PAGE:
"I’ve always felt so connected to dogs, drawn to them.
I learn a lot about myself through them and feel like I'm more humane (yes, humane!) because of them."
-- Jen of Inu-Baka
During her early teens, Jen's godmother introduced her to the world of dog rescue, and Jen began fostering Chihuahuas for a week at a time. Through the years, she has fostered for a no kill shelter, on her own, for a Basset rescue, for a Shiba rescue, then all breed rescue, and now for her local shelter. All the while, she blogs about her experiences with dogs at Inu-Baka, which means "crazy about dogs." Yes, Jen is.
I admire her passion for rescue work and am so glad to have the opportunity to interview her.
1. How did you first become interested in shibas?
It all started with a neighbor. Yuka was a marvelous, beautiful, interesting older woman who lived on the same block as one of our previous apartments. She started talking to me because I was always with a different dog, and she wanted to know why.2. I've followed your blog for awhile now and you seem to have a love / hate relationship with shibas. Why is that?
We got to be pretty good friends, she taught me how to roll sushi and pronounce words like domo arigato and itadakimasu. One day she asked my husband what he thought of our “revolving door dog habit” and he told her how he was more of a cat person. She then told us about her family’s dogs – Shiba Inu - cat like, independent, fussy, loyal, and treasured dogs. It was enough that we started researching them and found Tsuki within 4 months. Yuka named Tsuki. My husband has since declared himself a dog person!
Honestly, I really don’t know. I certainly have an appreciation for the breed, and I have a definite soft spot when one is in need (like with Rudy)… but all in all I don’t want to live with more than the two I have now. If that makes any sense. My inus are well adjusted, awesome dogs. I’ve met more shibas that have attitude & quirky behavior issues (normal for shibas) than I have well adjusted (as dogs go) ones. So, maybe I’m just comfortable with my two as they are now.3. Are rescue shibas good for first time dog owners?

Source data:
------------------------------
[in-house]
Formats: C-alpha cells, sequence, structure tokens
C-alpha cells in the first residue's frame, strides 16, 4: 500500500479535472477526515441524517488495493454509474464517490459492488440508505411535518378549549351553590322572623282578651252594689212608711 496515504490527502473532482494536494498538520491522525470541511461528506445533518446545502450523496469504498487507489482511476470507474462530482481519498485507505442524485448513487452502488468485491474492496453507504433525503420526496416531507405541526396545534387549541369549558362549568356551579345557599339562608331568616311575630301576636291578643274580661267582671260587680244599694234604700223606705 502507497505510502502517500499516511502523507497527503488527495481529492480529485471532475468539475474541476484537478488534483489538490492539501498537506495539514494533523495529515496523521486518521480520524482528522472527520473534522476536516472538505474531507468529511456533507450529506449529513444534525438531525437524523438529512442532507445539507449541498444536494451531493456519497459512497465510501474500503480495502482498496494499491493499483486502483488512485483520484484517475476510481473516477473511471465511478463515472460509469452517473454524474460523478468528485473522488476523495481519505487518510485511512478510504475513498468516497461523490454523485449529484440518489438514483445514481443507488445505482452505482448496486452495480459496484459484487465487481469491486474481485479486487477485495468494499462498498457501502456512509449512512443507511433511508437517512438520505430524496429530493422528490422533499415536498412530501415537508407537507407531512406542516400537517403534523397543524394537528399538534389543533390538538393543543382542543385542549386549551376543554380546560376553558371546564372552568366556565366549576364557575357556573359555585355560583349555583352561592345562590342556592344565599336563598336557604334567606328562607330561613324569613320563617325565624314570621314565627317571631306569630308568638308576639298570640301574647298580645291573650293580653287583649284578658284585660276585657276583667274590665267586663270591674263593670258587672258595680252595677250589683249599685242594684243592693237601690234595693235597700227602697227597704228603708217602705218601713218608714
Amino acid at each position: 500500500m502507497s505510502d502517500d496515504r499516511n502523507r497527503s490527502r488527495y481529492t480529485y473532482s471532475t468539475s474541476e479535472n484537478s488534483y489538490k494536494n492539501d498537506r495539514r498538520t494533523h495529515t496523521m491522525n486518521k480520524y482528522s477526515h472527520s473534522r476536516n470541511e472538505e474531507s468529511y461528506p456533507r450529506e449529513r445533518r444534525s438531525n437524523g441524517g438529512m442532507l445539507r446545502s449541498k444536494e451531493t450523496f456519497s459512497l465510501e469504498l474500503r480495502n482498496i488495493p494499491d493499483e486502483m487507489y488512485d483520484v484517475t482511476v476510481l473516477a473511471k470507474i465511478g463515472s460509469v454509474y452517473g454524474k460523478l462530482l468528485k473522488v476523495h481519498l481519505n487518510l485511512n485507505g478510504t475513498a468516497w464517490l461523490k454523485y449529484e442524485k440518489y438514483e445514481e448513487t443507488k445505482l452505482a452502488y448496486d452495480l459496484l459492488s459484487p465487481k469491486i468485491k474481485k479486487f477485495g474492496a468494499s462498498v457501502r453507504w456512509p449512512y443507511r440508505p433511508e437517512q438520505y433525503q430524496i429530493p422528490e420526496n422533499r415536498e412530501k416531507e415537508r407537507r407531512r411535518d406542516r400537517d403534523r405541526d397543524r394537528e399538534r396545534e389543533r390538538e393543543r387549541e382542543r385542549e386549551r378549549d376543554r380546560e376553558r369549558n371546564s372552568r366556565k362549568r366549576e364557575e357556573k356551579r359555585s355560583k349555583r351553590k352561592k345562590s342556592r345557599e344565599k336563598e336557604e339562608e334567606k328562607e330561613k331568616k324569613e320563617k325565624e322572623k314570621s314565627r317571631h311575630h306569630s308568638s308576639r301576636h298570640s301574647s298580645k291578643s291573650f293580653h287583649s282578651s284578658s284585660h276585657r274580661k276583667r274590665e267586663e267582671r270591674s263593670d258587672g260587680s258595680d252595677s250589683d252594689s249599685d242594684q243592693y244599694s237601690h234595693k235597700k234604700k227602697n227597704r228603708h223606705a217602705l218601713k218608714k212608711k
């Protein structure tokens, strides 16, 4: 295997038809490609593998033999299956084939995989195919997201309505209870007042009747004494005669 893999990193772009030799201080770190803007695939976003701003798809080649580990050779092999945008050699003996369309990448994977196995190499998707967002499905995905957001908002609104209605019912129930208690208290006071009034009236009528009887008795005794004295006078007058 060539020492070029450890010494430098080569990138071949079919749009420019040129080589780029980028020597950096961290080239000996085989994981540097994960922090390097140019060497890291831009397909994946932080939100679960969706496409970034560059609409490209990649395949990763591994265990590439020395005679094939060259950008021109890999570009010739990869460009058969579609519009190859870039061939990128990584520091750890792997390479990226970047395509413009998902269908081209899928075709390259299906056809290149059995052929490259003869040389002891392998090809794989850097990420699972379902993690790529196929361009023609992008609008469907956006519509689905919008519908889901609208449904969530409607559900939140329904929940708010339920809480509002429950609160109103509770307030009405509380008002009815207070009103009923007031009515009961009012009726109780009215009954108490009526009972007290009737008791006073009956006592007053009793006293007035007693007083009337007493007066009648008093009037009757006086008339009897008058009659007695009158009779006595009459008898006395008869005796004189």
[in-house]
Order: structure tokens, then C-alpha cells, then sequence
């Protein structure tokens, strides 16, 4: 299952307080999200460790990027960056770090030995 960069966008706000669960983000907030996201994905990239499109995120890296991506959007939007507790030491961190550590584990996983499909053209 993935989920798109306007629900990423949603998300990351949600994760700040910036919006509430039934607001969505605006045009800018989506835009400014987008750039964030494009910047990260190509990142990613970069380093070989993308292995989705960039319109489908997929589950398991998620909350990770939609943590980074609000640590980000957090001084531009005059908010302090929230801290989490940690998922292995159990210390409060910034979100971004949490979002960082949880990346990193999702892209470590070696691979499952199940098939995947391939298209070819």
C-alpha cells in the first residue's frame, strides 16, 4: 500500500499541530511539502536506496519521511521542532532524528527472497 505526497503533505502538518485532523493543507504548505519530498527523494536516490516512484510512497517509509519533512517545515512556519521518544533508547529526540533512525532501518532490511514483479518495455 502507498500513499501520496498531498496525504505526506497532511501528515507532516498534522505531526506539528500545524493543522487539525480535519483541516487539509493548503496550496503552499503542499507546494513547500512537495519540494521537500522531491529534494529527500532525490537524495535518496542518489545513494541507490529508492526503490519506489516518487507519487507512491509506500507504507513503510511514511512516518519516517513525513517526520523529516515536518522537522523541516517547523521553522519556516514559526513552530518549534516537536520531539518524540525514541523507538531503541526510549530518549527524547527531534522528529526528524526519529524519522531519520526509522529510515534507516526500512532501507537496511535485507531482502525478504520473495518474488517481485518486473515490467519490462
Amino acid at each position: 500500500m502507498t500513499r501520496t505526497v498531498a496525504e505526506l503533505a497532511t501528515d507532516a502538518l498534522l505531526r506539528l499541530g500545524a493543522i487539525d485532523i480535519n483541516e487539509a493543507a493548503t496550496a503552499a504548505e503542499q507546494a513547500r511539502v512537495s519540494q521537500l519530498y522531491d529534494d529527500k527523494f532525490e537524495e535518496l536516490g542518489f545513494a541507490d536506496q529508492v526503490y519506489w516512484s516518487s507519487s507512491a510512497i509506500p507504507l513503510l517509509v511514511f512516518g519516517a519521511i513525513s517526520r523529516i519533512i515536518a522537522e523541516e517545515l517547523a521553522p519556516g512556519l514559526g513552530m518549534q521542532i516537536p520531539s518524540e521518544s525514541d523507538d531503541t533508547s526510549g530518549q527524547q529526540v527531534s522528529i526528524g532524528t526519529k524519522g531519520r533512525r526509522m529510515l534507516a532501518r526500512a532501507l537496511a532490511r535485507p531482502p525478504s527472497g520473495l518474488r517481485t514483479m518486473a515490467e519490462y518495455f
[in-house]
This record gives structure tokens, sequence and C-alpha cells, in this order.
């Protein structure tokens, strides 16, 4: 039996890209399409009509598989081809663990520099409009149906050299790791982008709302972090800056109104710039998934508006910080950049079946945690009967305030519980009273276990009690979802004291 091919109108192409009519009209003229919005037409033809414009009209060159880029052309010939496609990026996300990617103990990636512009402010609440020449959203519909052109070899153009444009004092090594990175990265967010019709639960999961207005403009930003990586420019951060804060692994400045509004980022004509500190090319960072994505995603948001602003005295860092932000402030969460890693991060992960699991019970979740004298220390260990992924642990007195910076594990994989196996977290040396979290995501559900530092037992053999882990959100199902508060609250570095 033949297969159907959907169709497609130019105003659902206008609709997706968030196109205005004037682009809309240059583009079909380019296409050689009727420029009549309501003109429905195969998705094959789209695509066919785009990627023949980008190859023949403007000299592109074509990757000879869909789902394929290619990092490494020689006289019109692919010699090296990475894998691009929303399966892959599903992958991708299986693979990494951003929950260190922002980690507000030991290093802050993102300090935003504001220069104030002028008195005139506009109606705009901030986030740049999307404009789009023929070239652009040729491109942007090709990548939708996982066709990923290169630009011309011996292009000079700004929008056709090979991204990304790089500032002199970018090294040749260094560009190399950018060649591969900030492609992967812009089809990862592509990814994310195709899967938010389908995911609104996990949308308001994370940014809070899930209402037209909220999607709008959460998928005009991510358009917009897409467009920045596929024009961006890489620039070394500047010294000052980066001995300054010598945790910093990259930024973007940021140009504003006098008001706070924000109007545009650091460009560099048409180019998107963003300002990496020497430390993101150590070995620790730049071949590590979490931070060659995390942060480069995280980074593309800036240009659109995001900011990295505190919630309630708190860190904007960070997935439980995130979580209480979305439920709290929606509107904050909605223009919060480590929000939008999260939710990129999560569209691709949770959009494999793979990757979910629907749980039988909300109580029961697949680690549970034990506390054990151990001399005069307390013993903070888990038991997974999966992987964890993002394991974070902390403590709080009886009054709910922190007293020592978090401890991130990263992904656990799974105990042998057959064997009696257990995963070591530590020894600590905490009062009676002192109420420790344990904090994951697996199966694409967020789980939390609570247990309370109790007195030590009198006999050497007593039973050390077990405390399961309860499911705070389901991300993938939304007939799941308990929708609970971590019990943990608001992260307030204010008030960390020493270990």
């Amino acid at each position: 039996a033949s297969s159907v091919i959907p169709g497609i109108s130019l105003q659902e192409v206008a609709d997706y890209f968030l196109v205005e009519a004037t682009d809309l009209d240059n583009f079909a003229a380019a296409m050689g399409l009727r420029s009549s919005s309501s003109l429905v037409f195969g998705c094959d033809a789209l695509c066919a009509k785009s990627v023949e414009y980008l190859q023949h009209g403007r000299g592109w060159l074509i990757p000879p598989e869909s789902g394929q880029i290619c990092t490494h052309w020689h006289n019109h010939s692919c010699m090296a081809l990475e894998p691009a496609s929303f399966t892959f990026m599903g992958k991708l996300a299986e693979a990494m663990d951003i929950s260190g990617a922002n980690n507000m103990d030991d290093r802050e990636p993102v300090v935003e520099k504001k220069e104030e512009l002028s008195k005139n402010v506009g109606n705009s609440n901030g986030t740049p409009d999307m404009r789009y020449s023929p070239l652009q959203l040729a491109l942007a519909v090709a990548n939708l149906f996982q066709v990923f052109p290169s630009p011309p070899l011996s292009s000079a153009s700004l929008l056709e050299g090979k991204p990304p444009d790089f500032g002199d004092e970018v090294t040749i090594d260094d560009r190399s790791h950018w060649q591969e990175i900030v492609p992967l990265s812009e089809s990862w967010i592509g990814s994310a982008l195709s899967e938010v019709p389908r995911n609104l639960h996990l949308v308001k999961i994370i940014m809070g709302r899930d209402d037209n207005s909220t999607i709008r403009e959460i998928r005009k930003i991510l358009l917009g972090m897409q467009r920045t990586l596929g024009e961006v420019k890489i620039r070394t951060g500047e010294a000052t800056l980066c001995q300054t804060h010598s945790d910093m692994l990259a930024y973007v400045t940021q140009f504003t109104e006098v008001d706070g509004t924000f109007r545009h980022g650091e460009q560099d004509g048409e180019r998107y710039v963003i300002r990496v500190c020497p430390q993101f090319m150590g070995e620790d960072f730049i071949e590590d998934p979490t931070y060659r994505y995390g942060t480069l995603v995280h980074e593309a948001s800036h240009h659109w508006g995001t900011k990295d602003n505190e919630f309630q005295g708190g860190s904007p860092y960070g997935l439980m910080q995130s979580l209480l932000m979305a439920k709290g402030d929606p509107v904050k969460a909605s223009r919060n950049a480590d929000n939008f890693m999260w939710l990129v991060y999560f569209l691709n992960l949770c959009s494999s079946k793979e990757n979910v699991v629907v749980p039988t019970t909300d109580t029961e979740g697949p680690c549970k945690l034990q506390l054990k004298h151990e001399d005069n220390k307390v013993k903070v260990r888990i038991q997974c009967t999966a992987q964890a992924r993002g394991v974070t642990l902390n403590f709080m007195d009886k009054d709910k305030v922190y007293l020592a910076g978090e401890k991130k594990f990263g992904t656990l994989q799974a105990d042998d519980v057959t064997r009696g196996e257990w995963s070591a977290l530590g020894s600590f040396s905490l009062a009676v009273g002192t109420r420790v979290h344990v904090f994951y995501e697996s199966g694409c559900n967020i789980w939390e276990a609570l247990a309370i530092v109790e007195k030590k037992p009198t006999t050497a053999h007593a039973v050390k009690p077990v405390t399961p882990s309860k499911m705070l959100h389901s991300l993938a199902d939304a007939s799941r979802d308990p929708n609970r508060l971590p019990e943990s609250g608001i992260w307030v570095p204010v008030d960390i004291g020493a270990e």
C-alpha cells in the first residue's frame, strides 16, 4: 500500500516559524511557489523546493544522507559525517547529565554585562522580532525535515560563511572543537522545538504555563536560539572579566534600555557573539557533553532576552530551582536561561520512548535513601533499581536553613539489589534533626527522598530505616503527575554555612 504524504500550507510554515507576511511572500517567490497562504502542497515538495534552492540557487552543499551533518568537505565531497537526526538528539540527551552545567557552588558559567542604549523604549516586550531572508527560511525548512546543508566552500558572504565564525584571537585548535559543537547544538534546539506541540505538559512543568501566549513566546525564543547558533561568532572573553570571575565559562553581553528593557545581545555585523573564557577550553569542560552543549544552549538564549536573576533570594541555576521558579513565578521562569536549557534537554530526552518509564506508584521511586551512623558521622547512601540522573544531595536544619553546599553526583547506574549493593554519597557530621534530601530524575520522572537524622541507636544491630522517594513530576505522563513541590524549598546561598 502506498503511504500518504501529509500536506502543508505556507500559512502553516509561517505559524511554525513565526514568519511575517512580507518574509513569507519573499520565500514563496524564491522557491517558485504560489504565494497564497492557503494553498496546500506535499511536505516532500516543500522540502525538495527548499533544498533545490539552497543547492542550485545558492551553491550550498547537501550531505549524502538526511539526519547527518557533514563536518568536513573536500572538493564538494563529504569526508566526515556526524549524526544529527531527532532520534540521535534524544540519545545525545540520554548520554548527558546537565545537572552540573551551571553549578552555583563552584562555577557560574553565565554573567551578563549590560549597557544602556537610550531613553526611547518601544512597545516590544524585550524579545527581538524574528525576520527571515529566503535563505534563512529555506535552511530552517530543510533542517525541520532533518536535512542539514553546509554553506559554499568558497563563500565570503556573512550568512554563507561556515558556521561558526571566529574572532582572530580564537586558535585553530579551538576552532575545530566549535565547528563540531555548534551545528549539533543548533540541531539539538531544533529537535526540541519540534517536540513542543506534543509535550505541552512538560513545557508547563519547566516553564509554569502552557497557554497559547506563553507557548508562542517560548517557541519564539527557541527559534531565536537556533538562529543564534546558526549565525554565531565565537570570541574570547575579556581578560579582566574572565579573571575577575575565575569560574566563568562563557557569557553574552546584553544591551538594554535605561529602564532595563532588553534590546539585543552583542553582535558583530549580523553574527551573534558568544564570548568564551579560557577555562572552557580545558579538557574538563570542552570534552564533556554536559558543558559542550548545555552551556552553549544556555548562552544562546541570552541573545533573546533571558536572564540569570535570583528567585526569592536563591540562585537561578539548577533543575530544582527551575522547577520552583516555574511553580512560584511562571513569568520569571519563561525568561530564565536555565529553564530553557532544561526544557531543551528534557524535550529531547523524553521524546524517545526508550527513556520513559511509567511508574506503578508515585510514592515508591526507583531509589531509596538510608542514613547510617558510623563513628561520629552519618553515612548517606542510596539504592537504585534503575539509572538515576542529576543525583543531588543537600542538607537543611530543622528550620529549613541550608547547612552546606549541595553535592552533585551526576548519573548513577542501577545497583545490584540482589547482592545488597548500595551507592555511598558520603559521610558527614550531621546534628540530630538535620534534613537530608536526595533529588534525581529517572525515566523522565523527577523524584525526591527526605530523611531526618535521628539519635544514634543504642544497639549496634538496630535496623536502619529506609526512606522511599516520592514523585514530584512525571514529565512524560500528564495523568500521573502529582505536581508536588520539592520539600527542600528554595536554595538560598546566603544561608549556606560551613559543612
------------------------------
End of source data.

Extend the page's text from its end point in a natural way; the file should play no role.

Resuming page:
The more foster experience I have, the more I realize that maybe I’m not as true a “shiba person” as I thought. I’m just a dog person.
I think so. Wonderful inus of all ages are displaced due to human circumstances. Most times if any “issues” are present, they are also due to human error (like a shiba that isn’t yet housebroken, etc). More often than not you get a dog that just needs a few weeks of adjustment, proving to be a really awesome dog thereafter.4. Should someone looking for a shiba consider a rescue?
A prospective owner just needs to be fully aware of what a Shiba is and can be (the good and the bad), and be ready to dedicate themselves to their dog. Same as if you were buying a puppy, I’d hope.
Even if I don’t want any more shibas in my life, my Kitsu (adopted by us when he was 1y/o) is the epitome of devotion and love in a dog. The bond we share with him is so special, because he is now forever home.
Absolutely. There can never be any guarantees when raising a puppy or finding an adult dog. You have the perfect example with your dogs, Loki is probably a lot different than you anticipated he would be, and Jujube fit in very well as an adult.5. If someone is considering adopting a rescue shiba, is there any difference in getting one from a foster home versus one from a shelter?
The benefit of rescue is that someone is telling you what you will likely get with this individual dog. So, really, you might be better prepared for your dog if you go through a rescue that fosters its dogs.
Yep, see #. Shibas in the shelter deserve the same consideration as those in rescue. I think for a less experience shiba person, or someone who may never have owned a dog before, adopting from a rescue who fosters their dogs can shed more light on that dog’s needs, limitations (like diet), quirks, likes, dislikes, etc.6. What would you tell someone who might be interested in helping out with fostering a shiba?
Go for it. Honestly, what can you lose? If you have enough interest to consider it, just do it once and see if it’s a good fit for you. Getting involved with an organized rescue group can help ease you into the transition of fostering. It’s just like getting another dog, except maybe you don’t have to pay vet bills!7. What are the best and worst aspects of foster work?
Best? Getting to bond with so many amazing dogs.
Worst? The bittersweet goodbyes. I have an easier time knowing these dogs are getting an upgrade from my care, their very own home. So, even the worst aspect isn’t all that bad!